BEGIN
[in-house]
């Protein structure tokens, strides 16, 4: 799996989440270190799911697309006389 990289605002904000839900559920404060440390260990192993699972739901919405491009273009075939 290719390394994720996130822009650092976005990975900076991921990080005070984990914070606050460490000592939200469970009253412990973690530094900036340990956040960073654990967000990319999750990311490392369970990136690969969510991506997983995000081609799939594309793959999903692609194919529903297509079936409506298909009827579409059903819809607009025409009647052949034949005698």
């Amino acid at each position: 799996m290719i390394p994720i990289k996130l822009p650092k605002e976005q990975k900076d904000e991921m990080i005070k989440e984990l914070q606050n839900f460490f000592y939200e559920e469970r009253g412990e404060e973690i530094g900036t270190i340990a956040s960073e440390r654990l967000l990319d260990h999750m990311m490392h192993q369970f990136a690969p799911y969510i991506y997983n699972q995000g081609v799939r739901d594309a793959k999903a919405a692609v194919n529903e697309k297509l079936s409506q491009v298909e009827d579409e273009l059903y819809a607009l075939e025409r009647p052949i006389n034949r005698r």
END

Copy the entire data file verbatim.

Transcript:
[in-house]
């Protein structure tokens, strides 16, 4: 799996989440270190799911697309006389 990289605002904000839900559920404060440390260990192993699972739901919405491009273009075939 290719390394994720996130822009650092976005990975900076991921990080005070984990914070606050460490000592939200469970009253412990973690530094900036340990956040960073654990967000990319999750990311490392369970990136690969969510991506997983995000081609799939594309793959999903692609194919529903297509079936409506298909009827579409059903819809607009025409009647052949034949005698």
């Amino acid at each position: 799996m290719i390394p994720i990289k996130l822009p650092k605002e976005q990975k900076d904000e991921m990080i005070k989440e984990l914070q606050n839900f460490f000592y939200e559920e469970r009253g412990e404060e973690i530094g900036t270190i340990a956040s960073e440390r654990l967000l990319d260990h999750m990311m490392h192993q369970f990136a690969p799911y969510i991506y997983n699972q995000g081609v799939r739901d594309a793959k999903a919405a692609v194919n529903e697309k297509l079936s409506q491009v298909e009827d579409e273009l059903y819809a607009l075939e025409r009647p052949i006389n034949r005698r």